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193. Foregone Health Care Among U.S. Adolescents and Children During the COVID-19 Pandemic— COVID Experiences Surveys, Wave 2, March–May, 2021

      Purpose

      The COVID-19 pandemic resulted in disruptions to the U.S. health care system, which may contribute to foregoing health care (i.e., needed care that was not sought after or received). We describe the impact of the pandemic on adolescent and pediatric foregone health care by sociodemographic characteristics and experiences of racism.

      Methods

      Data were from the second wave (March-May 2021) of the COVID Experiences Surveys (CovEx) and captured experiences of adolescents ages 13-19 directly (n = 569) and children ages 5-12 via parent report (n = 1287) using a probability-based sample representative of the U.S. household population. An item assessing health care that was foregone for any reason was included in the adolescent (i.e., thinking you should have sought health care but did not) and parent surveys (i.e., having any health care visits delayed, missed, or not scheduled for the child) since the first wave of CovEx (i.e., approximately a 6-month recall period). Participants who reported this experience were asked to categorize the type of health care foregone (e.g., well-child visit, STD testing or treatment). We report the prevalence of foregone health care and test for differences by age, sex, race/ethnicity, insurance status, and experiences of racism for both adolescents and children and differences by sexual identity among adolescents only, reporting prevalence by subgroup when p<0.05.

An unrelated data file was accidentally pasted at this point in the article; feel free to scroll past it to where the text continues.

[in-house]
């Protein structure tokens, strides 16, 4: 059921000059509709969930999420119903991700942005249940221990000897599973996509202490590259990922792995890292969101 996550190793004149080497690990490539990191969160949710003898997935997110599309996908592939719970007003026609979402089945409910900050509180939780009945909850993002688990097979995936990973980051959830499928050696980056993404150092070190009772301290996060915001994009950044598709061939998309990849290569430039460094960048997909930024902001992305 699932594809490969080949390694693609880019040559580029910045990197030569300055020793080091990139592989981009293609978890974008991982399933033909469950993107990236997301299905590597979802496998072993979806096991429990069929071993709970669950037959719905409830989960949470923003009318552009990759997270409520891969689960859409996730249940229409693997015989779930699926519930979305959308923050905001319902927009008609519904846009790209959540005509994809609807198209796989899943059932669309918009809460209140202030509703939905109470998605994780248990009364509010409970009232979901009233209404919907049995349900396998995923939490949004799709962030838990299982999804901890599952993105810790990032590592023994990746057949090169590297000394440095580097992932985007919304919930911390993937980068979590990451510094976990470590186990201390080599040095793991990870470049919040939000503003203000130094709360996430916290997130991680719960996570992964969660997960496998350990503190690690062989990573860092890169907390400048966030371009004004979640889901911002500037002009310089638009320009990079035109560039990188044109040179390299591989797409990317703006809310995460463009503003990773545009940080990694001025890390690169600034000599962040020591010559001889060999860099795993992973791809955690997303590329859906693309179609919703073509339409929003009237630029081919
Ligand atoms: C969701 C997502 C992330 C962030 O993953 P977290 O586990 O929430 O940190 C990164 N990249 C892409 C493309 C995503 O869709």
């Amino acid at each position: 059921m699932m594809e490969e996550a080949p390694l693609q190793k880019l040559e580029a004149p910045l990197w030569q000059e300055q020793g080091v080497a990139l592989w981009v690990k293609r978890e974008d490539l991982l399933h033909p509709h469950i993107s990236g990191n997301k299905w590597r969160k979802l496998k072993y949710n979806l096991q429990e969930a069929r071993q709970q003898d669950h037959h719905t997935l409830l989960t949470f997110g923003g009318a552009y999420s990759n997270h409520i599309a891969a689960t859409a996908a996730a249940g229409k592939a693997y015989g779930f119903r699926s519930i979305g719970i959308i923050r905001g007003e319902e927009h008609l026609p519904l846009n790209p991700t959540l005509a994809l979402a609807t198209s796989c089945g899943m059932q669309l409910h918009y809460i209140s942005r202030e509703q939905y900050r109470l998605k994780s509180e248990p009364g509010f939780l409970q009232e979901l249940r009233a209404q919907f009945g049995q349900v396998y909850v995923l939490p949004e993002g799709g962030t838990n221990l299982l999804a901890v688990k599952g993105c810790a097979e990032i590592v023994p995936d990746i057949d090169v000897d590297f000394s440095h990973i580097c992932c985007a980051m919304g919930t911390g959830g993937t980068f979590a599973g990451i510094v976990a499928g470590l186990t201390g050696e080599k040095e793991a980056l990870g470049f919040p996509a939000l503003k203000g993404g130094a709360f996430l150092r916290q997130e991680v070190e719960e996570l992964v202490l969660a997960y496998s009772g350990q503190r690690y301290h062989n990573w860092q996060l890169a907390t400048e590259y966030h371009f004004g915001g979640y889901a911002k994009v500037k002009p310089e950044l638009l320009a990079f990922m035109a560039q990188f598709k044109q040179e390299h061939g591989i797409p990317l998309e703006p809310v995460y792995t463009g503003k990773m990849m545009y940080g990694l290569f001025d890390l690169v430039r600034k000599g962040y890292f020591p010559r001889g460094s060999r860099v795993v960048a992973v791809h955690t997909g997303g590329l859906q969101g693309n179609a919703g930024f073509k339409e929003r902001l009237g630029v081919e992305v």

Results

      The prevalence of foregone health care among adolescents ages 13-19 years was 20.4% (95% CI: 16.4%, 25.2%). Female, 16- to 19-year-old, and lesbian, gay, or bisexual adolescents were more likely to report foregone health care compared to male (26.8% vs. 14.1%), 13- to 15-year-old (26.3% vs. 12.9%), and heterosexual adolescents (48.2% vs. 15.1%), respectively. Among adolescents experiencing foregone care, the three most prevalent types of care were mental health services (37.9%), sickness (26.9%), and a check-up or sports physical (22.1%). Based on parent report, the prevalence of foregone health care among children ages 5-12 was 16.3% (95% CI: 14.2%, 18.7%). Parent report of their child foregoing health care differed by child’s race/ethnicity at 21.6% among non-Hispanic other/multiracial, 21.0% among Hispanic, 14.8% among non-Hispanic Black, and 13.2% among non-Hispanic White children. Parents who reported their child had experienced racism were more likely to report foregone health care for their child than parents who did not (43.3% vs. 14.5%). Among children experiencing foregone care, the three most prevalent types of care were well-child check-up or sports physical (64.0%), immunizations (19.8%), and sick child visits (14.3%).

      Conclusions

      Approximately a fifth of adolescents and children had foregone needed health care over an approximate 6-month recall period in 2021, with disparities by age, sex, race, sexual identity, and experiences of racism. Although foregone health care may have been attributable to closures in medical offices early in the pandemic, the current data were collected after most stay-at-home orders were lifted and public health recommendations stressed seeking routine health care. Increasing availability and accessibility of health care to U.S. youth, particularly populations disproportionately more likely to forego health care is needed to eliminate documented disparities in unmet health care needs.

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